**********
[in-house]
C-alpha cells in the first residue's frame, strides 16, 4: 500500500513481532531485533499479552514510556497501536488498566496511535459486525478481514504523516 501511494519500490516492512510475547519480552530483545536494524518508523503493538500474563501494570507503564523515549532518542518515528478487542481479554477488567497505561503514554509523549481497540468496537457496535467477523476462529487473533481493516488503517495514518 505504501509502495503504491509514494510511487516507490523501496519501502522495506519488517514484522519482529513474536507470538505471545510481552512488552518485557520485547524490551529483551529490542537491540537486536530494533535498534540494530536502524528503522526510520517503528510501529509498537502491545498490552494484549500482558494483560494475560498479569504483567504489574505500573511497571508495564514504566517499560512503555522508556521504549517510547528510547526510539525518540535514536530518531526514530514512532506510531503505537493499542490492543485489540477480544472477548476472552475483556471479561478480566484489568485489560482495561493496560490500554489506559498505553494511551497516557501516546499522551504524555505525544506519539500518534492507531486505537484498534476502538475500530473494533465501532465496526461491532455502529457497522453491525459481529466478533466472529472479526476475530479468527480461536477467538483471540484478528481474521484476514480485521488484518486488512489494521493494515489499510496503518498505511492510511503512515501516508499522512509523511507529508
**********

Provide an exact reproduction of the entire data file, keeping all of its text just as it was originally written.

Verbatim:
[in-house]
C-alpha cells in the first residue's frame, strides 16, 4: 500500500513481532531485533499479552514510556497501536488498566496511535459486525478481514504523516 501511494519500490516492512510475547519480552530483545536494524518508523503493538500474563501494570507503564523515549532518542518515528478487542481479554477488567497505561503514554509523549481497540468496537457496535467477523476462529487473533481493516488503517495514518 505504501509502495503504491509514494510511487516507490523501496519501502522495506519488517514484522519482529513474536507470538505471545510481552512488552518485557520485547524490551529483551529490542537491540537486536530494533535498534540494530536502524528503522526510520517503528510501529509498537502491545498490552494484549500482558494483560494475560498479569504483567504489574505500573511497571508495564514504566517499560512503555522508556521504549517510547528510547526510539525518540535514536530518531526514530514512532506510531503505537493499542490492543485489540477480544472477548476472552475483556471479561478480566484489568485489560482495561493496560490500554489506559498505553494511551497516557501516546499522551504524555505525544506519539500518534492507531486505537484498534476502538475500530473494533465501532465496526461491532455502529457497522453491525459481529466478533466472529472479526476475530479468527480461536477467538483471540484478528481474521484476514480485521488484518486488512489494521493494515489499510496503518498505511492510511503512515501516508499522512509523511507529508